Consultancy Founder Devotes Himself To Remaking Atlantic Media Online
Monday, March 12, 2007
David G. Bradley likes to say he has had three large pursuits in life. The first two were the Corporate Executive Board and the Advisory Board, Washington companies that ascended by advising other firms on how to compete in business. They made him more than $300 million.
At 54, Bradley no longer has any association with the two companies. But he is using the things he learned from those endeavors and applying them to his third and latest undertaking, the Atlantic Media holding company, whose centerpiece is a respected if cerebral, 150-year-old, money-losing monthly, Atlantic magazine. His latest project: take a group of properties founded on a 19th-century brand and leverage them to a robust, online presence.
Atlantic Media plans to create at least two Web initiatives over the next year that will focus on the worlds of business and lifestyle and appeal to the same wealthy, educated audience that follows the Atlantic and its fellow publication, the National Journal, Bradley said this weekend.
He aims to expand the media company by using Atlantic's brand for serious journalism as a magnet for online talent.
"Success here is going to turn on our ability to spot and attract talent," Bradley said. "I've always thought that my personal gift is I'm good at spotting gifts in other people. I can see when people are really gifted, and I want to be part of making this a great talent destination."
Bradley, who is pouring millions of dollars into the new venture, says he wants to recruit a cadre of uber-experts to form what he calls the Atlantic Society, "where we will find 300 of the smartest human beings across the main intellectual terrains we're likely to cover and to go out and ask them, would they be essayists for the Atlantic?"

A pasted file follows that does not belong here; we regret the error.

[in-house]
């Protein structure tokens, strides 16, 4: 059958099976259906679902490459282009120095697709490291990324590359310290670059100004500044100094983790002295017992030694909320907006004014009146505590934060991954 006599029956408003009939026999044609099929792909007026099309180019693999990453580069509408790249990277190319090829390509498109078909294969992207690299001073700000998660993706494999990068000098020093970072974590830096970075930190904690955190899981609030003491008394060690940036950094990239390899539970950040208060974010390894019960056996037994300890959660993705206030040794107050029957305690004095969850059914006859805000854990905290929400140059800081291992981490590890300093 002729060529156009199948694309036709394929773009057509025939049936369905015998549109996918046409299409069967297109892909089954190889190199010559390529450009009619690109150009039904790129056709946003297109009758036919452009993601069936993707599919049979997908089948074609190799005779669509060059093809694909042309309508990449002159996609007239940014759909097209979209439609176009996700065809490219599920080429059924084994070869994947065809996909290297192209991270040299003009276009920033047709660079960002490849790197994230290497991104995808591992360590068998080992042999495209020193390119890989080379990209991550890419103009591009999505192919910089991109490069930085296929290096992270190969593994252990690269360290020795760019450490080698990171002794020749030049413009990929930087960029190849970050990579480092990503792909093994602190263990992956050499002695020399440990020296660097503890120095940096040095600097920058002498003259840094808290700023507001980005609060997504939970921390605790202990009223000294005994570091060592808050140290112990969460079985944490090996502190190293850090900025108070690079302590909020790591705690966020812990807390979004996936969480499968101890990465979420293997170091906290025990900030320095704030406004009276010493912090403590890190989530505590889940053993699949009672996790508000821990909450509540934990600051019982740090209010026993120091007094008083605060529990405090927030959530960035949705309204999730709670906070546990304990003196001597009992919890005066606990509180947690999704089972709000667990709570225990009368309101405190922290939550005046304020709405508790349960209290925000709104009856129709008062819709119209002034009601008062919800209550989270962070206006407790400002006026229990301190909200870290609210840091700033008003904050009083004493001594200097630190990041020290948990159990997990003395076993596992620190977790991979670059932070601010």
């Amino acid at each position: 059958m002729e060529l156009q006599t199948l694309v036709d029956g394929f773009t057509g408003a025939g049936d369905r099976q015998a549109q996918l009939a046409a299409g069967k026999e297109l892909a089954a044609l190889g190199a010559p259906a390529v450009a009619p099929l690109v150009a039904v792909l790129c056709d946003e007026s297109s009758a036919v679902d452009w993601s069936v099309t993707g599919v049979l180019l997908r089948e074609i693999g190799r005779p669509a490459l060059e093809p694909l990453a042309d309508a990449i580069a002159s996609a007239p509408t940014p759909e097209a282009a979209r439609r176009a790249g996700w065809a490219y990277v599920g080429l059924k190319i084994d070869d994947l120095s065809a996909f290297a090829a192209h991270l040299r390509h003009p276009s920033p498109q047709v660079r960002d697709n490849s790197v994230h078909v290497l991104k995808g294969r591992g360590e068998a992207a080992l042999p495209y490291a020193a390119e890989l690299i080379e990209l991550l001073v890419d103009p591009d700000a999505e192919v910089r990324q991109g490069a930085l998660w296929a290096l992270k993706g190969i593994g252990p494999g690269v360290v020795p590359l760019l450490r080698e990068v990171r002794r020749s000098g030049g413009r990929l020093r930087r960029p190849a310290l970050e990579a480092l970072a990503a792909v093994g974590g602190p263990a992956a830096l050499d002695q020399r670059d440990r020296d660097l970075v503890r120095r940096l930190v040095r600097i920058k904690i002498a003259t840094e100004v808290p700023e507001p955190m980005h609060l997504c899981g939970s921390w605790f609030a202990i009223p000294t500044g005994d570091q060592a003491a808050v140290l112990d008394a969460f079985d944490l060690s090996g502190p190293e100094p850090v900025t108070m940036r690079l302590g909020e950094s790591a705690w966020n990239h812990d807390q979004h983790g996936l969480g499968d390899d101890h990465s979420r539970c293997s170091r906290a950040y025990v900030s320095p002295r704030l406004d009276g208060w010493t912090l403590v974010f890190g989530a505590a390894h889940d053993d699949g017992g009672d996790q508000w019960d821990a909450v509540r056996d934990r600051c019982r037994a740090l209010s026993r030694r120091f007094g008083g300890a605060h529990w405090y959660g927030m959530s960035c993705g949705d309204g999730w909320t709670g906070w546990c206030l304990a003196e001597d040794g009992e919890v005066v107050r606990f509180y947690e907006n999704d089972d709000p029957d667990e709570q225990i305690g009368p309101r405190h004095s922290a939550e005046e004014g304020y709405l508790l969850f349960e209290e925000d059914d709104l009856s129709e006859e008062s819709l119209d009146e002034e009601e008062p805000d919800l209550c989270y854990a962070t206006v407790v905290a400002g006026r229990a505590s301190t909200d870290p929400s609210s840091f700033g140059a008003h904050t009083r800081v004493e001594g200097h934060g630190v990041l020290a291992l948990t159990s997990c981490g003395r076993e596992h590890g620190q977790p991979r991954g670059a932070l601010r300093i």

Bradley and Atlantic editor James Bennet are researching which bloggers to hire and what journalistic personalities would fit the bill for Atlantic online. One Web site is sure to focus on lifestyle, with generous coverage of wine, food and travel.
The new content would supplement that of the Atlantic and National Journal, said Bradley, who is the company's chairman and sole owner.
"The largest ambition is to be the center of where you go for the smartest take on whatever is happening," he said on Saturday, sitting in his Atlantic office at the Watergate eight floors above the Potomac River. "Clearly, global news, which is where our Atlantic strength is. Politics. I think we're going to have to trespass into business. We'd love to do a land grab on the business terrain."
The company already has three Web sites, under the Atlantic, National Journal and Government Executive brands. The new coverage could be folded into those sites or be presented on new Web sites.
Atlantic Media is a private company and profitable, thanks to the National Journal, a political publication with a Capitol Hill readership, which commands subscription fees of $1,600 a year. The Atlantic, with a circulation around 400,000, is known for its lengthy original reports that run to thousands of words. It has lost $12 million in its worst years under Bradley but should lose less than $5 million this year, he said.
With old media under siege for years, Bradley, who bought his properties in the 1990s, once thought of putting his media interests on hold to pursue other ventures such as hotels, for-profit education and adult higher learning. To figure out what to do next, he said, he devoured 2,000 pages of research on a few industries and conducted a series of interviews. He then retired last summer to his house near Provence, France, for a week's reflection. That's when he had what he calls "an acute moment."